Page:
For those reasons, I was fully expecting a template-adhering rinse-and-repeat viewing experience this time around, with mankind once again forced to unify and fight back against the landmark-flattening, national holiday-interrupting, seemingly-invincible alien invaders. While that does happen (of course), I was pleasantly surprised to find Resurgence not resting on its laurels by offering up a surprisingly progressive status quo for humanity, post-first contact. Our close encounter has lead to a technologically-advanced society which has implemented dedicated Earth Space Defence programs both on our planet and the Moon.

While a lot of familiar faces – or at least names, in the case of now-matured offspring, Patricia Whitmore (Maika Monroe) and Dylan Dubrow-Hiller (Jessie Usher) – are back for more alien ass kicking, it was admirable to see that the intervening 20 years hadn’t been an easy ride of whooping and back-patting for the heroes of the resistance. Former President Whitmore (Bill Pullman) has noticeably deteriorated into a confused, frail state, while Dr. Brackish Okun (Brent Spiner) has been preserved in a coma ever since being used as an alien ventriloquist puppet. Will Smith’s unfortunate absence is explained away as a test flight tragedy, upholding Captain Hiller’s legacy.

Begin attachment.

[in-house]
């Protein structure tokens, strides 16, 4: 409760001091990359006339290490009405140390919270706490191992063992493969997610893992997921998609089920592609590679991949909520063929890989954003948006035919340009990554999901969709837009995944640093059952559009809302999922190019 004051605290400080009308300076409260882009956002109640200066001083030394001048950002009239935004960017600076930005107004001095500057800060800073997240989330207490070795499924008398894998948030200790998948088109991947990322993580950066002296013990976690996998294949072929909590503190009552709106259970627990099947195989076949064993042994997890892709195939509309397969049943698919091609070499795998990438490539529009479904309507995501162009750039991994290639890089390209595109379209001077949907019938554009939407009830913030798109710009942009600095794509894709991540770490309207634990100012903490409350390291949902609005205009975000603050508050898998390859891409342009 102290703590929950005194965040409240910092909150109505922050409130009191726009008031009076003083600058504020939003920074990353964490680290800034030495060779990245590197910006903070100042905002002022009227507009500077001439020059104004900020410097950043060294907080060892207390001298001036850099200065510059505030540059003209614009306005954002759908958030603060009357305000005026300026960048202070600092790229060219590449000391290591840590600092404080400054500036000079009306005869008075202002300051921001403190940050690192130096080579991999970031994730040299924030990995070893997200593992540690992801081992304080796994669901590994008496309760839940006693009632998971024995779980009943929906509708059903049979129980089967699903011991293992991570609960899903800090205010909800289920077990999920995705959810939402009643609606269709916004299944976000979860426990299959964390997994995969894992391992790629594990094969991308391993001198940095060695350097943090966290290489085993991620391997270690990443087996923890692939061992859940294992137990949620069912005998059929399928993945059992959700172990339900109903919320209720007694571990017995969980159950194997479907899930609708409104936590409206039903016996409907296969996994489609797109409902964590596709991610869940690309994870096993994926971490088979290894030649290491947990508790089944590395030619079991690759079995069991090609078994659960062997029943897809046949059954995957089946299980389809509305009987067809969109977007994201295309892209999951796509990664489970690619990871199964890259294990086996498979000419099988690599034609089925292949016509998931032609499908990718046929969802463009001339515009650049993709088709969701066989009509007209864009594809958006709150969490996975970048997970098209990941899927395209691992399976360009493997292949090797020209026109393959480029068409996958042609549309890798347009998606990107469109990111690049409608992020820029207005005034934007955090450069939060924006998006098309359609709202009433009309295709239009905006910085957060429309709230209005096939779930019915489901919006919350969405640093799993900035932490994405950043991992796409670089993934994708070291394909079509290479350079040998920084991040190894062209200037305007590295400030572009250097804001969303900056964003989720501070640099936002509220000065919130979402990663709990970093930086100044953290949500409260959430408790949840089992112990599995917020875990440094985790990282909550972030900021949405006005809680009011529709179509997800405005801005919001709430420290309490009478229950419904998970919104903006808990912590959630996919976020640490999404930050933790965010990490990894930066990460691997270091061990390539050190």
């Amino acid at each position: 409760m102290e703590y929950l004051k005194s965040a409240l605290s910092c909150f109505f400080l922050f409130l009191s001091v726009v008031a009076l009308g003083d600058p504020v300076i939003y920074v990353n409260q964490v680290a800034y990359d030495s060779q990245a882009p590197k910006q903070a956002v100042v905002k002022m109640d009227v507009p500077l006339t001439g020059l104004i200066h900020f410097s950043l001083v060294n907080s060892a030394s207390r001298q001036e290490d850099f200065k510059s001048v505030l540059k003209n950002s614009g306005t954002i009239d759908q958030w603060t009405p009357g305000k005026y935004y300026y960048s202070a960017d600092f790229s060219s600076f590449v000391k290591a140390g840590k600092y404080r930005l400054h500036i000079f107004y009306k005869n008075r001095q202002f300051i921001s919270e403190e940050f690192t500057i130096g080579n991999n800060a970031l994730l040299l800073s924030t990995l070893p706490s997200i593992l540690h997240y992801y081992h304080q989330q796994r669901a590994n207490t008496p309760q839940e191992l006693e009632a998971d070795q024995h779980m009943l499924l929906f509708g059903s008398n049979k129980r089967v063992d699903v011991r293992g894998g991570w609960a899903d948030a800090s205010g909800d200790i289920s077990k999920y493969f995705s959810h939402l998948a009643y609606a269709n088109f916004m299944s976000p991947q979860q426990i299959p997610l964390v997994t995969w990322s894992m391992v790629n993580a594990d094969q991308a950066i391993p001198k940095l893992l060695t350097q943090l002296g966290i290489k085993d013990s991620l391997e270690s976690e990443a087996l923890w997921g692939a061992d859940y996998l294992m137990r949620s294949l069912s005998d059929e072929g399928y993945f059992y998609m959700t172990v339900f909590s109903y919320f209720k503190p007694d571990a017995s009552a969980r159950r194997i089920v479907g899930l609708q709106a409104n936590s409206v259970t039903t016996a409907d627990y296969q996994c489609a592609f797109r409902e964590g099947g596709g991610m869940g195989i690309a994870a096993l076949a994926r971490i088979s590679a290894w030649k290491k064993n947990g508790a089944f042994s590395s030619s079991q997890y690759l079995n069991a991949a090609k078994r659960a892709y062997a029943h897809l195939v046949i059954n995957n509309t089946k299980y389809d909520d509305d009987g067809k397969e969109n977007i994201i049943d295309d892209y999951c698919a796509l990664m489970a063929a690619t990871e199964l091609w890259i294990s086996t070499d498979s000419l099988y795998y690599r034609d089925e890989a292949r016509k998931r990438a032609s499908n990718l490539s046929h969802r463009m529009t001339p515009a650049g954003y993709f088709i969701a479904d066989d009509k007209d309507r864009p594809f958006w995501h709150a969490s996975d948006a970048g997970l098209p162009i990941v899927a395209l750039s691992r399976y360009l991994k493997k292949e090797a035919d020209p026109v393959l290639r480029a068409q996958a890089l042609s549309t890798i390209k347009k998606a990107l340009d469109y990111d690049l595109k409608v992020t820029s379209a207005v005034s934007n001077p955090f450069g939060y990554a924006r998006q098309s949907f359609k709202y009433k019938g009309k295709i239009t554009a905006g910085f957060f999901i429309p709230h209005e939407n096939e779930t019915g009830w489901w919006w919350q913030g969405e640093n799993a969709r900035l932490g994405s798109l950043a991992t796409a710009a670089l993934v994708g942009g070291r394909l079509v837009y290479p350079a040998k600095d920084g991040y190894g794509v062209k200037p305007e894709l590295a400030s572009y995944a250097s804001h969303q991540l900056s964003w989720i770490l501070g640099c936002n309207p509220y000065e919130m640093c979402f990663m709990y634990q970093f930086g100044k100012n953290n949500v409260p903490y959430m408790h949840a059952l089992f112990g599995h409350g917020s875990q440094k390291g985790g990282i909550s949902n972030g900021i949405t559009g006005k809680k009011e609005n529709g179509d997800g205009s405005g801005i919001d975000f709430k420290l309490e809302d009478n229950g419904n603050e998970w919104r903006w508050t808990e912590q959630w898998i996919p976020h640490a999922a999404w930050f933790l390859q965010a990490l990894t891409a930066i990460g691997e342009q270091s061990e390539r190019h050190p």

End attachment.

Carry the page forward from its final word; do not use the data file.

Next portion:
Considering ID4’s optimistic sunshine tone, such doom and gloom is a refreshing change of gear, adding character-enhancing levity to the smashing CG-spectacle. Even headstrong new boy, Jake Morrison (Liam Hemsworth) hasn’t had it easy: orphaned, frustrated and fearful of being reacquainted with best mate, Dylan, following an air force training mishap nearly killed Hiller Junior.

This is not to say there isn’t still spades of the original film’s memorably amiable banter and chucklesome asides, with motor-mouths Charlie Ritter (Travis Tope) and Floyd Rosenberg (Nicolas Wright) providing their fair share of giggles by bouncing off their straight-men supporting cast. Plus Jeff Goldblum’s assured return and wry delivery never fails to raise a smile every time computer expert David Levinson is on screen.